At the top of the CategoriesController make the Js helper available to the controller.

public $helpers = array('Js');

I am going to add 2 actions, one to display the sorted categories and one to handle the AJAX requests to update the database.
The first action is called sort, all this does is retrieve all the categories sorted by the sort_order column and send them off to the view.

public function sort() {
	$this->set('categories', $this->Category->find('all',array(
		'order' => 'sort_order ASC',
		)
	));
}

The second action is called reorder.
This will receive the AJAX post and update the categories table. I’ve commented out a line that can be used for debugging. If uncommented this will write to app/tmp/logs/error.log and is a really good way to see what is happening when you are dealing with AJAX requests.

public function reorder() {
	foreach ($this->data['Category'] as $key => $value) {
		$this->Category->id = $value;
		$this->Category->saveField("sort_order",$key + 1);
	}
	//$this->log(print_r($this->data,true));
	exit();
}

The code here is just looping through the posted data which will look like this:

Array
(
    [Category] => Array
        (
            [0] => 4
            [1] => 5
            [2] => 3
            [3] => 6
            [4] => 2
            [5] => 1
        )
)

The index is the order of elements after they have been sorted and the value is the id of each element. When saving the data I am adding 1 to the index as the one coming from jQuery is zero based.

View

For the sake of simplicity I’ve included the links to the jQuery and jQuery UI libraries here but in practice you would probably want to put them in the head of your layout.
In the view I have a simple unordered list tag containing the data.
The id of each element is important as this is used by jQuery UI to format the data sent back to the server.

<script type="text/javascript" src="http://ajax.googleapis.com/ajax/libs/jquery/1.6.4/jquery.min.js"></script>
<script type="text/javascript" src="http://ajax.googleapis.com/ajax/libs/jqueryui/1.8.16/jquery-ui.min.js"></script>
<ul id="my-list">
	<?php foreach ($categories as $category): ?>
	<li id='Category_<?php echo $category['Category']['id']?>'><?php echo $category['Category']['name']; ?></li>
	<?php endforeach; ?>
</ul>
<?php
$this->Js->get('#my-list');
$this->Js->sortable(array(
	'complete' => '$.post("/categories/reorder", $("#my-list").sortable("serialize"))',
	));
?>

And that is all there is to it.
You can simply drag and drop any item in the list and behind the scenes the database will be updated with the new sort order.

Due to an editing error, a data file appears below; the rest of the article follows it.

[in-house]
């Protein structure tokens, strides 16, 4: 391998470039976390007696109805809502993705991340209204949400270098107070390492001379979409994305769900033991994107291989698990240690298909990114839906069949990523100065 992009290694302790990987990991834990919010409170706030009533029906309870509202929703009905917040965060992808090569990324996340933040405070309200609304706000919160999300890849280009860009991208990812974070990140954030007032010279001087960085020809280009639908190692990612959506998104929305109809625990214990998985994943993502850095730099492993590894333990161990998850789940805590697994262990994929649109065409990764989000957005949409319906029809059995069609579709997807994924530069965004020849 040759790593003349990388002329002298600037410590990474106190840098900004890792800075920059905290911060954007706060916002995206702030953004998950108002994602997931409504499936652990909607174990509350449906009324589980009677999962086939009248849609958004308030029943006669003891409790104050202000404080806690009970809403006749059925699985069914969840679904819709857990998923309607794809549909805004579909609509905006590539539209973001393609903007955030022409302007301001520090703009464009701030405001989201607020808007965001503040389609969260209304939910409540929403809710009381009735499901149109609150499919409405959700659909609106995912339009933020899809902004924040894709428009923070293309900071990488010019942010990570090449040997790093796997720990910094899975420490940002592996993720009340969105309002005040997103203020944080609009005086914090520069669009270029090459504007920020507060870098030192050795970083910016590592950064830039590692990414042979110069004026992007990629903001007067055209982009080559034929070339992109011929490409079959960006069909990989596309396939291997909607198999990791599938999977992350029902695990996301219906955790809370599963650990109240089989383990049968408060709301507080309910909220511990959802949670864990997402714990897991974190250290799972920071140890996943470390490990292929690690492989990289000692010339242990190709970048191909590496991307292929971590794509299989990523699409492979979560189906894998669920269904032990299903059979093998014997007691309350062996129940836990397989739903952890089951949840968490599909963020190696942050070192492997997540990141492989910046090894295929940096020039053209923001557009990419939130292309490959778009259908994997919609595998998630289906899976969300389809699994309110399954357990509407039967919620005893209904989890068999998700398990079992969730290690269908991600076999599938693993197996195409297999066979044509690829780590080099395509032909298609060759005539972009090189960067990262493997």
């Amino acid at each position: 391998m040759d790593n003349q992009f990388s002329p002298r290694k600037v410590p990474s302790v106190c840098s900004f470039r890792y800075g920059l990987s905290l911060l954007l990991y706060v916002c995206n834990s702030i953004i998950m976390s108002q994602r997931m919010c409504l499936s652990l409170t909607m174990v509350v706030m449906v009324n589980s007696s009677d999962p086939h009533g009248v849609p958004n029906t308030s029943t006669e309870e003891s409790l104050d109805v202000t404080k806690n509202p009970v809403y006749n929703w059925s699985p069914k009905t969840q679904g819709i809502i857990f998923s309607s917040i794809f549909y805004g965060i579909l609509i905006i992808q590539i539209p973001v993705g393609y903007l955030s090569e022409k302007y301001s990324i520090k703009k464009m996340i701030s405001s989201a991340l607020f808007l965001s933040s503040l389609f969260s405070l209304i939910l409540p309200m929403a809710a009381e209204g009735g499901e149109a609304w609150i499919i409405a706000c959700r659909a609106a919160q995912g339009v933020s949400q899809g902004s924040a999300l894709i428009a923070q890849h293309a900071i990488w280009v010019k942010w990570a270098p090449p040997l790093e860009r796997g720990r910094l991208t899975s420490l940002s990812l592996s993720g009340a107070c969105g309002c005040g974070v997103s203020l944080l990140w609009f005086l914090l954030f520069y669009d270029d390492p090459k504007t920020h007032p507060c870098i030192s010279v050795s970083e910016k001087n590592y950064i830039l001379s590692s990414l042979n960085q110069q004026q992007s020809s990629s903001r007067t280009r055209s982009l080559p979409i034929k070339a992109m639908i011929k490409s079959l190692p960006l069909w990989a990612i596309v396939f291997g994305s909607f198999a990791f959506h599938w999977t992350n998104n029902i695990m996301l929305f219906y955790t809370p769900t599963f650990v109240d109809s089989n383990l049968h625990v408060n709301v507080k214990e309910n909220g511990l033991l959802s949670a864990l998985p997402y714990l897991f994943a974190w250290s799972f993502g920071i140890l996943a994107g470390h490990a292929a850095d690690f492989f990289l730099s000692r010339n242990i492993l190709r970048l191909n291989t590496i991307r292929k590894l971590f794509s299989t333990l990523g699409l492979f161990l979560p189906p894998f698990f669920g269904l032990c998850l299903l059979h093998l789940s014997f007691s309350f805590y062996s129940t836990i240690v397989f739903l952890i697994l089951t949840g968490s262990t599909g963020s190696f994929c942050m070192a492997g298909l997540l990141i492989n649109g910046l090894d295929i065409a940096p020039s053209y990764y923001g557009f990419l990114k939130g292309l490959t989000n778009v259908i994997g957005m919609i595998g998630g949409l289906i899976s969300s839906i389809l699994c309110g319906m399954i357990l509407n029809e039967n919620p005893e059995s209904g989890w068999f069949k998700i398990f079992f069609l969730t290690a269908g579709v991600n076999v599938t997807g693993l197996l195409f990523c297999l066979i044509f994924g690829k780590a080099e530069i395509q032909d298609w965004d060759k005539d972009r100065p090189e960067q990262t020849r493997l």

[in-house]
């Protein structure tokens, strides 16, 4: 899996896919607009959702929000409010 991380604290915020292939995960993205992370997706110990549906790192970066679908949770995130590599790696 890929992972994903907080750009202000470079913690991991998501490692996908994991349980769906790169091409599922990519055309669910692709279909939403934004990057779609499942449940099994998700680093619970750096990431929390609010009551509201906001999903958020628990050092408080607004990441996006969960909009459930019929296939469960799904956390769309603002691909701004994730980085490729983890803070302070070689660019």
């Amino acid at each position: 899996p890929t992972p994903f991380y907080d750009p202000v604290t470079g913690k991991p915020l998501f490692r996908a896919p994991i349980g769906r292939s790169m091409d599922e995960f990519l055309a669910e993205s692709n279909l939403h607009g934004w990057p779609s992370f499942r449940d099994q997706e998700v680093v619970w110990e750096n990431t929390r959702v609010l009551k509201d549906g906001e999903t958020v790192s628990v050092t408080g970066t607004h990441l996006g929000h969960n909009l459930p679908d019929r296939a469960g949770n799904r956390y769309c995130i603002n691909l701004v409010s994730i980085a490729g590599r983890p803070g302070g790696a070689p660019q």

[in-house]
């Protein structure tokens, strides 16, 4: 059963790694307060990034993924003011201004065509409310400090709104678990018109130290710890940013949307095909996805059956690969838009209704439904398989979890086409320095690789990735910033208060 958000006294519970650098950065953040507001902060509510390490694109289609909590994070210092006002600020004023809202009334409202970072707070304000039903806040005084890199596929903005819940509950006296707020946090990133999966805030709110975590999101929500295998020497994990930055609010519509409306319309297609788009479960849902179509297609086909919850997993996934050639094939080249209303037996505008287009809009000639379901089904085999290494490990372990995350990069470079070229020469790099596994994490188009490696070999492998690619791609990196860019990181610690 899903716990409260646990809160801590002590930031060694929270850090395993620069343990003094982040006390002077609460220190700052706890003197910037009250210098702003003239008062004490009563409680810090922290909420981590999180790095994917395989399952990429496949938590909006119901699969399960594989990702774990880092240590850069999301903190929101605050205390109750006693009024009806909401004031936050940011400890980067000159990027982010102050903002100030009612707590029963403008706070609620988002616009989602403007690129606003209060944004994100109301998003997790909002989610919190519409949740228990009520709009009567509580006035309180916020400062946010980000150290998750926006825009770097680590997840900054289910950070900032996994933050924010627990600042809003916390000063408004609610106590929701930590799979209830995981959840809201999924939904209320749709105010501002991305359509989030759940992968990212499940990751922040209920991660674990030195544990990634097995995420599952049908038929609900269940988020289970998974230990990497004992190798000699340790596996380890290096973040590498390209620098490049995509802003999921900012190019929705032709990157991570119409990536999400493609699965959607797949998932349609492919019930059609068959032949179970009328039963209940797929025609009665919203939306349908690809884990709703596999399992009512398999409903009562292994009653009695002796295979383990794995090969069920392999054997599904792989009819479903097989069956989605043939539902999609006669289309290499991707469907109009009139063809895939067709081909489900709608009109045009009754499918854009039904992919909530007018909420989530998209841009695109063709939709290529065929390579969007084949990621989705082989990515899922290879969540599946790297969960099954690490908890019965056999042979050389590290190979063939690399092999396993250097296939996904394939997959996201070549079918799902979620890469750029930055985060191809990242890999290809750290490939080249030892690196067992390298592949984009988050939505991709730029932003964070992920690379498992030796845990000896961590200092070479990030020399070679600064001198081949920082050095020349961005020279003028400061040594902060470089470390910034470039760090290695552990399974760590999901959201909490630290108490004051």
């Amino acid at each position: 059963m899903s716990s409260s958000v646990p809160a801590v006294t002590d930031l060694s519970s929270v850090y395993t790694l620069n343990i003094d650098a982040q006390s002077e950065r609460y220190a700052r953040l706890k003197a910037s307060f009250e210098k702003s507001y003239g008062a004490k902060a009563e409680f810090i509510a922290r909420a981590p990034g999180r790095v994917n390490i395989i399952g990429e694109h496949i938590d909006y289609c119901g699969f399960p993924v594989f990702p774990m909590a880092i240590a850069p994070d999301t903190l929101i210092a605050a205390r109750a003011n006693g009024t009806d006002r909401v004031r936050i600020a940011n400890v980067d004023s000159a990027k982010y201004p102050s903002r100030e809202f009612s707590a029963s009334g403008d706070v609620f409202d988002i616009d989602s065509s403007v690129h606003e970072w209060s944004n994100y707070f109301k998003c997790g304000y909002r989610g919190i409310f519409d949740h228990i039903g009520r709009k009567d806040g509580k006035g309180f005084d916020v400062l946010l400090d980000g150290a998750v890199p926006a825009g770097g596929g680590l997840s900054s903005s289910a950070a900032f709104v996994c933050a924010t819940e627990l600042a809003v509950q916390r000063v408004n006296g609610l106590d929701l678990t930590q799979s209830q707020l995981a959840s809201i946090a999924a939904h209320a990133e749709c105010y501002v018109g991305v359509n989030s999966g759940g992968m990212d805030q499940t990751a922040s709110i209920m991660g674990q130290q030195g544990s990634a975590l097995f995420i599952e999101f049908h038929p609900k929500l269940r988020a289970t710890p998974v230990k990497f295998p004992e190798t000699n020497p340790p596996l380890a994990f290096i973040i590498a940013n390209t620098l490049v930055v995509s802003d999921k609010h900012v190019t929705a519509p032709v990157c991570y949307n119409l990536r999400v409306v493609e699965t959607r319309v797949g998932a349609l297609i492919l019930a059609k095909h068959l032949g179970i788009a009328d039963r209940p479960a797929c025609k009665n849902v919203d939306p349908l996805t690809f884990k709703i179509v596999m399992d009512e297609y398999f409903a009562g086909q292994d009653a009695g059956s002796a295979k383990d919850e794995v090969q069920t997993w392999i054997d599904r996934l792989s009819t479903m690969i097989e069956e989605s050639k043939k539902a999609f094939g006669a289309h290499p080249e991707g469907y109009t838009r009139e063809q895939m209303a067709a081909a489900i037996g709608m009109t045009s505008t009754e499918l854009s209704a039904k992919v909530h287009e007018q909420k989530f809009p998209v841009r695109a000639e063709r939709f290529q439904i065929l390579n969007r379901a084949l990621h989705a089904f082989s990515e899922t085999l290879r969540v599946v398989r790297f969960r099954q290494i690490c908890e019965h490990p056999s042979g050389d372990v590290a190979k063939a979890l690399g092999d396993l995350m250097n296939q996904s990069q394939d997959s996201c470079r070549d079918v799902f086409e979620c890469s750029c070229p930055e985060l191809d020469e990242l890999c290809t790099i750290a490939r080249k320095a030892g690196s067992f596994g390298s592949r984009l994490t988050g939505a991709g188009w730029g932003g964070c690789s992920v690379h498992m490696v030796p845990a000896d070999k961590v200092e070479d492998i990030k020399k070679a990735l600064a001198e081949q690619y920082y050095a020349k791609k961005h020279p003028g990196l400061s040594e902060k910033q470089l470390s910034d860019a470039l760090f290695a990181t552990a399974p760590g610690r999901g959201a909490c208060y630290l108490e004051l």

Blog Tutorial with CakePHP Framework

In a follow up to my previous article: blog tutorial with Fat-Free Framework I have tried to make exactly the same application but using the CakePHP Framework – to contrast using a micro-framework with a fully featured one.
CakePHP works with PHP 4 or 5 so this should work on most servers.

Step 1: Setup

Download CakePHP from the website. This tutorial uses version 1.3.11.
It runs happily from its own folder in a web site (so you don’t need to set up a separate virtual site) – I just used a folder called cake1, with the contents looking like this
CakePHP root directory

Step 2: Bootstrapping

We’ll use this section to configure the database connection.
Copy /app/config/database.php.default to database.php in the same folder.
Edit the values in the $default array to match your database.
You should also edit /app/config/core.php and change the values for Security.salt and Security.cipherSeed.
Make the app/tmp folder writable for the webserver by chown -R www-data app/tmp.
As we’re developing it may be worth disabling caching so in /app/config/core.php so uncomment

Configure::write('Cache.disable', true);

Step 3: Routing

With CakePHP a lot of routing happens automagically by putting correctly names files in the right places.
However we need to tell it a route for the homepage of the site.
Edit /app/config/routes.php and comment out all the default route(s), replacing with one to the articles controller.

//Router::connect('/', array('controller' => 'pages', 'action' => 'index'));
Router::connect('/', array('controller' => 'articles', 'action' => 'index'));

Step 4: Models

CakePHP needs the database to follow a naming convention. The table names should be plural so we’ll use articles and users.
CakePHP will dynamically creates model objects for you if it cannot find corresponding files in /app/models, as this is a tutorial about getting a prototype running quickly we’ll take advantage of this here.
Here’s the SQL that will set you up with the 2 tables necessary for this tutorial, it is exactly the same as for my Fat-Free Framework tutorial:

CREATE DATABASE `blog` DEFAULT CHARACTER SET utf8 COLLATE utf8_general_ci;
 
USE `blog`;
 
CREATE TABLE IF NOT EXISTS `articles` (
  `id` INT(10) UNSIGNED NOT NULL AUTO_INCREMENT,
  `timestamp` datetime NOT NULL,
  `title` VARCHAR(128) NOT NULL,
  `summary` VARCHAR(128) NOT NULL,
  `content` text NOT NULL,
  `author` VARCHAR(128) NOT NULL,
  PRIMARY KEY (`id`)
) ENGINE=MyISAM  DEFAULT CHARSET=utf8;
 
INSERT INTO `articles` (`id`, `timestamp`, `title`, `summary`, `content`, `author`) VALUES
(1, '2011-07-28 02:03:14', 'Hello World!', 'Lorem ipsum dolor sit amet, consectetur adipisicing elit, sed do eiusmod tempor incididunt ut labore et dolore magna aliqua. Ut ', 'Lorem ipsum dolor sit amet, consectetur adipisicing elit, sed do eiusmod tempor incididunt ut labore et dolore magna aliqua. Ut enim ad minim veniam, quis nostrud exercitation ullamco laboris nisi ut aliquip ex ea commodo consequat. Duis aute irure dolor in reprehenderit in voluptate velit esse cillum dolore eu fugiat nulla pariatur. Excepteur sint occaecat cupidatat non proident, sunt in culpa qui officia deserunt mollit anim id est laborum.', 'Mr White'),